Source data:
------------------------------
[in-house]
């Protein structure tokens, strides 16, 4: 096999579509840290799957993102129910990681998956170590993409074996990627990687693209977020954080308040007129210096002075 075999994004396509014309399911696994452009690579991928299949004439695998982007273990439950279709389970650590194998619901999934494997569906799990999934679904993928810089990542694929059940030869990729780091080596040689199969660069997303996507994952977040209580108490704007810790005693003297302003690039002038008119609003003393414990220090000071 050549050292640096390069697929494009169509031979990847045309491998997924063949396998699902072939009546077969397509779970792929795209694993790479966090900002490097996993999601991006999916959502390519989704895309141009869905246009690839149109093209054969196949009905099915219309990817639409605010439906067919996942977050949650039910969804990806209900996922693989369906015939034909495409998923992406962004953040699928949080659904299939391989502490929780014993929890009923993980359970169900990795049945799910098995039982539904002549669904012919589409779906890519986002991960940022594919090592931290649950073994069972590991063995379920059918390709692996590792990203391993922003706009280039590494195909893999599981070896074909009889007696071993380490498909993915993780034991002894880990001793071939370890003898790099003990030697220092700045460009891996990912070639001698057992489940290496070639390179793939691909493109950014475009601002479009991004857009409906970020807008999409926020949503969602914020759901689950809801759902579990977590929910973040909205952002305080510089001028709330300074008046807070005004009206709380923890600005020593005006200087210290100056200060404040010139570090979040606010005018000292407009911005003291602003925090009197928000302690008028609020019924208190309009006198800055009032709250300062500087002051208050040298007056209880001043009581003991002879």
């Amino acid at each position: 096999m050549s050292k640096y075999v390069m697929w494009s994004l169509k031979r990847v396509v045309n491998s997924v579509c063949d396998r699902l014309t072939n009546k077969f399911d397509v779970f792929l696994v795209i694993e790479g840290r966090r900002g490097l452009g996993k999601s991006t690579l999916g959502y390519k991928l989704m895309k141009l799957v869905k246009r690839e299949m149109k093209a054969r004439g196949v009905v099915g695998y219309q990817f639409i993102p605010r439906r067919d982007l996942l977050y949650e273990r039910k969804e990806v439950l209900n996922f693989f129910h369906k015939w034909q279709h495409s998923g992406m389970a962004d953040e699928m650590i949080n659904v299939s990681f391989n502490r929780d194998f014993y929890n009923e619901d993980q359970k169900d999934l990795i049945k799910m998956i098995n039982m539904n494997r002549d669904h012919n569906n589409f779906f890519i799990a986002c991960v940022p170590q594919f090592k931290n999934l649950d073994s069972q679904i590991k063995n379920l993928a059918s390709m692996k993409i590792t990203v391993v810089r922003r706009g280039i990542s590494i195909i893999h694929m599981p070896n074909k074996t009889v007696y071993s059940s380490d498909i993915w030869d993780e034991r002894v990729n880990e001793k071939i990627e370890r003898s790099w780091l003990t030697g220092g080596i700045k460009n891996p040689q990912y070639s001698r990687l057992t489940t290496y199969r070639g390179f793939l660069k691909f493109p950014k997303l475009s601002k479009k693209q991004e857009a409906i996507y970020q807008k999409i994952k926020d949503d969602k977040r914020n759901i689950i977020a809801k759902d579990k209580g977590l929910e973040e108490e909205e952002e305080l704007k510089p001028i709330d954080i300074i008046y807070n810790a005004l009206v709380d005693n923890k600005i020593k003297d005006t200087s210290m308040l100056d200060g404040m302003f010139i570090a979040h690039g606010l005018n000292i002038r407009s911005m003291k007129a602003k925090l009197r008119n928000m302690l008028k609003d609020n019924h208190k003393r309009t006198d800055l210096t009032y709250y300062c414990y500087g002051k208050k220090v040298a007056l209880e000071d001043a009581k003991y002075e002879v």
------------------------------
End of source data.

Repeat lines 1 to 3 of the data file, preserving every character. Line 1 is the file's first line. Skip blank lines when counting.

[in-house]
């Protein structure tokens, strides 16, 4: 096999579509840290799957993102129910990681998956170590993409074996990627990687693209977020954080308040007129210096002075 075999994004396509014309399911696994452009690579991928299949004439695998982007273990439950279709389970650590194998619901999934494997569906799990999934679904993928810089990542694929059940030869990729780091080596040689199969660069997303996507994952977040209580108490704007810790005693003297302003690039002038008119609003003393414990220090000071 050549050292640096390069697929494009169509031979990847045309491998997924063949396998699902072939009546077969397509779970792929795209694993790479966090900002490097996993999601991006999916959502390519989704895309141009869905246009690839149109093209054969196949009905099915219309990817639409605010439906067919996942977050949650039910969804990806209900996922693989369906015939034909495409998923992406962004953040699928949080659904299939391989502490929780014993929890009923993980359970169900990795049945799910098995039982539904002549669904012919589409779906890519986002991960940022594919090592931290649950073994069972590991063995379920059918390709692996590792990203391993922003706009280039590494195909893999599981070896074909009889007696071993380490498909993915993780034991002894880990001793071939370890003898790099003990030697220092700045460009891996990912070639001698057992489940290496070639390179793939691909493109950014475009601002479009991004857009409906970020807008999409926020949503969602914020759901689950809801759902579990977590929910973040909205952002305080510089001028709330300074008046807070005004009206709380923890600005020593005006200087210290100056200060404040010139570090979040606010005018000292407009911005003291602003925090009197928000302690008028609020019924208190309009006198800055009032709250300062500087002051208050040298007056209880001043009581003991002879």
């Amino acid at each position: 096999m050549s050292k640096y075999v390069m697929w494009s994004l169509k031979r990847v396509v045309n491998s997924v579509c063949d396998r699902l014309t072939n009546k077969f399911d397509v779970f792929l696994v795209i694993e790479g840290r966090r900002g490097l452009g996993k999601s991006t690579l999916g959502y390519k991928l989704m895309k141009l799957v869905k246009r690839e299949m149109k093209a054969r004439g196949v009905v099915g695998y219309q990817f639409i993102p605010r439906r067919d982007l996942l977050y949650e273990r039910k969804e990806v439950l209900n996922f693989f129910h369906k015939w034909q279709h495409s998923g992406m389970a962004d953040e699928m650590i949080n659904v299939s990681f391989n502490r929780d194998f014993y929890n009923e619901d993980q359970k169900d999934l990795i049945k799910m998956i098995n039982m539904n494997r002549d669904h012919n569906n589409f779906f890519i799990a986002c991960v940022p170590q594919f090592k931290n999934l649950d073994s069972q679904i590991k063995n379920l993928a059918s390709m692996k993409i590792t990203v391993v810089r922003r706009g280039i990542s590494i195909i893999h694929m599981p070896n074909k074996t009889v007696y071993s059940s380490d498909i993915w030869d993780e034991r002894v990729n880990e001793k071939i990627e370890r003898s790099w780091l003990t030697g220092g080596i700045k460009n891996p040689q990912y070639s001698r990687l057992t489940t290496y199969r070639g390179f793939l660069k691909f493109p950014k997303l475009s601002k479009k693209q991004e857009a409906i996507y970020q807008k999409i994952k926020d949503d969602k977040r914020n759901i689950i977020a809801k759902d579990k209580g977590l929910e973040e108490e909205e952002e305080l704007k510089p001028i709330d954080i300074i008046y807070n810790a005004l009206v709380d005693n923890k600005i020593k003297d005006t200087s210290m308040l100056d200060g404040m302003f010139i570090a979040h690039g606010l005018n000292i002038r407009s911005m003291k007129a602003k925090l009197r008119n928000m302690l008028k609003d609020n019924h208190k003393r309009t006198d800055l210096t009032y709250y300062c414990y500087g002051k208050k220090v040298a007056l209880e000071d001043a009581k003991y002075e002879v």